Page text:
“Sometimes when I’m faced with an atheist, I am tempted to invite him to the greatest gourmet dinner that one could ever serve, and when we have finished eating that magnificent dinner, to ask him if he believes there’s a cook.” ― Ronald Reagan

Today we will discuss the existence of God and the relative merits of various religions. Ha-ha, no, we’re not that crazy, but the other day we did encounter a guy who was what you might call a militant atheist. He made some interesting points, too, about how dumb it is to believe in something you can’t see and how religious people have caused a lot of grief over the years. The funny thing was that we found ourselves treating him like the religious people who proselytize door to door, like the Jehovah’s Witnesses and the Mormon missionaries. Let me hasten to add that I have always found the former Witnesses to be really nice folks, and the latter Latter Day Saints are always charming and polite young people. We actually rather admire their zeal. But you sort of nod, listen, take the literature and send them on their way with good wishes. Except with the atheists you don’t wish them Godspeed.

AngryGod

I guess part of the problem the atheists have is that they’re not arguing that what they believe is right so much as what you believe is wrong. Some people find this annoying, but we didn’t because as a married person of the male persuasion we are used to being told we are wrong. Anyway, here are some of the points our atheist friend made:

Religion is just superstition and science can be relied upon to explain everything. Every time science is this close to explaining everything, a whole new area of science opens up that they didn’t know squat about before. Remember when we learned about protons and electrons and neutrons. They explained everything. But then they discovered photons and neutrinos, megatrons and beefarinos.  And one day this Scottish guy, Peter Higgs, noticed that despite all the pizzas being consumed galaxy-wide there wasn’t enough mass to keep the universe from flying apart. Scientists in white lab coats started scratching their heads and switching to new pocket liners and saying to each other, “Whoa, Nelly, we better start looking for the Higgs boson.” Which they did, by building a multi-billion dollar race track called the large hadron collider and smashing stuff together at nearly the speed of light. Result? We now know that ninety-five, that’s 9-5 percent of the universe is made of dark matter or dark energy. It appears to be invisible so far and no one knows what it’s made of unless you want to call it the Higgs boson. Which they named it the “God particle.” Hey, at least they’re not superstitious!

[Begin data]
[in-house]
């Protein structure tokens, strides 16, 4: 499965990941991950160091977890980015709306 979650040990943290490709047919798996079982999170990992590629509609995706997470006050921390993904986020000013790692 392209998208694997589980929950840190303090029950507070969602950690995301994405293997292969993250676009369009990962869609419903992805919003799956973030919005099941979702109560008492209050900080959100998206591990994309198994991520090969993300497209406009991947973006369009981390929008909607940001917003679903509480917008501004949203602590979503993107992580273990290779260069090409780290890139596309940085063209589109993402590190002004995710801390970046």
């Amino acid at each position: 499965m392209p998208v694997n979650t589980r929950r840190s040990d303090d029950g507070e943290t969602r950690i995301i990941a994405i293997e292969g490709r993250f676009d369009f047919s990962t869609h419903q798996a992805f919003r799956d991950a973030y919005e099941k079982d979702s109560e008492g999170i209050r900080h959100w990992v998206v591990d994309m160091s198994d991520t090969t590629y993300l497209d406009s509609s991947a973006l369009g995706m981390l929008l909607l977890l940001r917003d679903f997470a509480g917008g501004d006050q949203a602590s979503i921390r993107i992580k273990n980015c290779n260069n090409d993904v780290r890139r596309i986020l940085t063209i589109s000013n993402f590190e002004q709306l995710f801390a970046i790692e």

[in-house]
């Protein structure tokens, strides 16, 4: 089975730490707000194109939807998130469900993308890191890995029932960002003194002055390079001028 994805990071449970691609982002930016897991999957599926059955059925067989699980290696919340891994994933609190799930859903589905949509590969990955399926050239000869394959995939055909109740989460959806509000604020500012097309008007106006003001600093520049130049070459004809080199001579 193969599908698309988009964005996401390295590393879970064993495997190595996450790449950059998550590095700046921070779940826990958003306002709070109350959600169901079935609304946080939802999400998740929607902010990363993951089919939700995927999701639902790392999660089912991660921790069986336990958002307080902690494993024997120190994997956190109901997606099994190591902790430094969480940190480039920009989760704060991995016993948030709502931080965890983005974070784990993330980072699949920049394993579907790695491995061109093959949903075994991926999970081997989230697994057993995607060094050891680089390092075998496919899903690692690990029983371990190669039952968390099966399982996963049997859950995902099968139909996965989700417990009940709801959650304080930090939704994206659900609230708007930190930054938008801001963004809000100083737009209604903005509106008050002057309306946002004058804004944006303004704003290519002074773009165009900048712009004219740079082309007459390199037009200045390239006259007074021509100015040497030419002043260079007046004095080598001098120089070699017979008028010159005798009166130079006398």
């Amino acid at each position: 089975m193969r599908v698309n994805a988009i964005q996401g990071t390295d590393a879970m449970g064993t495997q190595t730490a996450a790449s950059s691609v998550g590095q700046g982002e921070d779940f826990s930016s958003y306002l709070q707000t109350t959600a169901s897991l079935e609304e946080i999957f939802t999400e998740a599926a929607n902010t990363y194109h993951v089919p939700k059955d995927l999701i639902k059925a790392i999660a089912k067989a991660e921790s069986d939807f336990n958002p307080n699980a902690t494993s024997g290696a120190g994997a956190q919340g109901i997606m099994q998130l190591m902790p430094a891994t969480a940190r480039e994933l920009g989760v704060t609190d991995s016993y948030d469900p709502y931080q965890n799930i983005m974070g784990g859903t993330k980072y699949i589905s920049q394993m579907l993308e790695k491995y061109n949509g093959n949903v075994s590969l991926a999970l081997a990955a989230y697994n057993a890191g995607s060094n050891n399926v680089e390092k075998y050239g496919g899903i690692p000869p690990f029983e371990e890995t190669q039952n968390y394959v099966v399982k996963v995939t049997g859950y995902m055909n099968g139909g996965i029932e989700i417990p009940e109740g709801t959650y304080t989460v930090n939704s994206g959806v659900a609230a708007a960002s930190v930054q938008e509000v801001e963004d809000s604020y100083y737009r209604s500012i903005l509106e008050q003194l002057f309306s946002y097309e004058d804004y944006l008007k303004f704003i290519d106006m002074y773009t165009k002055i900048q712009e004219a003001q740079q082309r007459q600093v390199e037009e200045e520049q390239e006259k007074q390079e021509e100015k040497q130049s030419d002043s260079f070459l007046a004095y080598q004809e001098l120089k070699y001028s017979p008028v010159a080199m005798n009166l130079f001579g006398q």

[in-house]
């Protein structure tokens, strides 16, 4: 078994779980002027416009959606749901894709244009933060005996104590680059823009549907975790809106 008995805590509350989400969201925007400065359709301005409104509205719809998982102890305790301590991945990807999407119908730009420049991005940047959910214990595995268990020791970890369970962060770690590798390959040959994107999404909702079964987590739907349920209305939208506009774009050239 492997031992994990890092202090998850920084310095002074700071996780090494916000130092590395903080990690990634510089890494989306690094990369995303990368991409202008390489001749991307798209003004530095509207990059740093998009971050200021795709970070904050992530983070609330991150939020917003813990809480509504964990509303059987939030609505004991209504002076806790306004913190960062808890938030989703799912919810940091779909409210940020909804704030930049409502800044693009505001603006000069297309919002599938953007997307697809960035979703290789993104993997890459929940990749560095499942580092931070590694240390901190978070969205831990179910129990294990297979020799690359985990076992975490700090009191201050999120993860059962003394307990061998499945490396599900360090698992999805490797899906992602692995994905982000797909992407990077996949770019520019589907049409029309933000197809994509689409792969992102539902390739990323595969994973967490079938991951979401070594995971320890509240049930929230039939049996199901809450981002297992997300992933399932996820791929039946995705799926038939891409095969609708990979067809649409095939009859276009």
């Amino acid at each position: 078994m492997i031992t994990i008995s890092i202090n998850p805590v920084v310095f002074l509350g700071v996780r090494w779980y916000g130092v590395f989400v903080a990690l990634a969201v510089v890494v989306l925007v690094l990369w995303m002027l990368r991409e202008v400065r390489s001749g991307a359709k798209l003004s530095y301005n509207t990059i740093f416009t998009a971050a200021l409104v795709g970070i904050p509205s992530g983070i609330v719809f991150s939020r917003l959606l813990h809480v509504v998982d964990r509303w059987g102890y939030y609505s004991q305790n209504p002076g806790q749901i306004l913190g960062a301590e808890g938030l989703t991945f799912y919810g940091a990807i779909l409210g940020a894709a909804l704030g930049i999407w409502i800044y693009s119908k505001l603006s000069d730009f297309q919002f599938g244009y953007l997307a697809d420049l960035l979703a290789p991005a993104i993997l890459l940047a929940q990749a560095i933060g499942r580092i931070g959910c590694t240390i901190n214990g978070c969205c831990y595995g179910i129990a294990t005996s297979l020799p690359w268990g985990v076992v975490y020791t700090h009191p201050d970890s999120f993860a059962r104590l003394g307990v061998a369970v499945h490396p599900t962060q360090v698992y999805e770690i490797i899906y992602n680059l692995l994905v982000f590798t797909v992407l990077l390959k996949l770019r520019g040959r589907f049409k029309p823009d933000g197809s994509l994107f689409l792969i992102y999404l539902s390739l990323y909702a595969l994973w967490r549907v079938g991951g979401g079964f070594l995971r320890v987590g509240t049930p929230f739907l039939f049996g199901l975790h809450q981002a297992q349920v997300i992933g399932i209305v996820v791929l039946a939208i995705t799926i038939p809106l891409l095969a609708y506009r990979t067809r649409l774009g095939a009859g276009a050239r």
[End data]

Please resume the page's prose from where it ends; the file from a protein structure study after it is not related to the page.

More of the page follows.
All the wars and suffering in the world are caused by religion.  There’s a book entitled The Black Book of Communism. by two guys who studied the newly opened Soviet archives – the Venona papers and that sort of thing – that documents the upwards of one hundred million human beings murdered by atheist regimes in the Twentieth century while they were attempting to create a socialist workers’ paradise. The Spanish Inquisition is a pillow fight by comparison.

What about the jihadis? That’s an example of violence in the name of religion. That’s not a religion; that’s a mental illness. You don’t see the Presbyterians forming militias and beheading infidels in the churchyard. The Catholics can get feisty, but only when Notre Dame loses two in a row.

The number of people unaffiliated with religion is rising.  You couldn’t tell from the Sunday brunch waiting lines at EnP. Hey unaffiliated people, Wednesday’s a good day for brunch too. Anyway, we religious people will be there to take back you unaffiliated when you’re ready. Apart from its deep and impenetrable theological aspects religions are a way to mark the significant events in life, like births, weddings, deaths, (which we once heard a clergyman describe as “hatched, matched and dispatched”) with special ceremonies. Other than that, you  meet once a week or so, read the Book, sing some hymns and participate in a liturgy. The readings generally encourage you to be kind to one another and to help the less fortunate. Then you pile into the station wagon and take grandma out for the breakfast buffet. We may be unsophisticated and superstitious but surveys show religious people are happier and better adjusted than their non-believing brethren. And we hope to stay that way, God willing.

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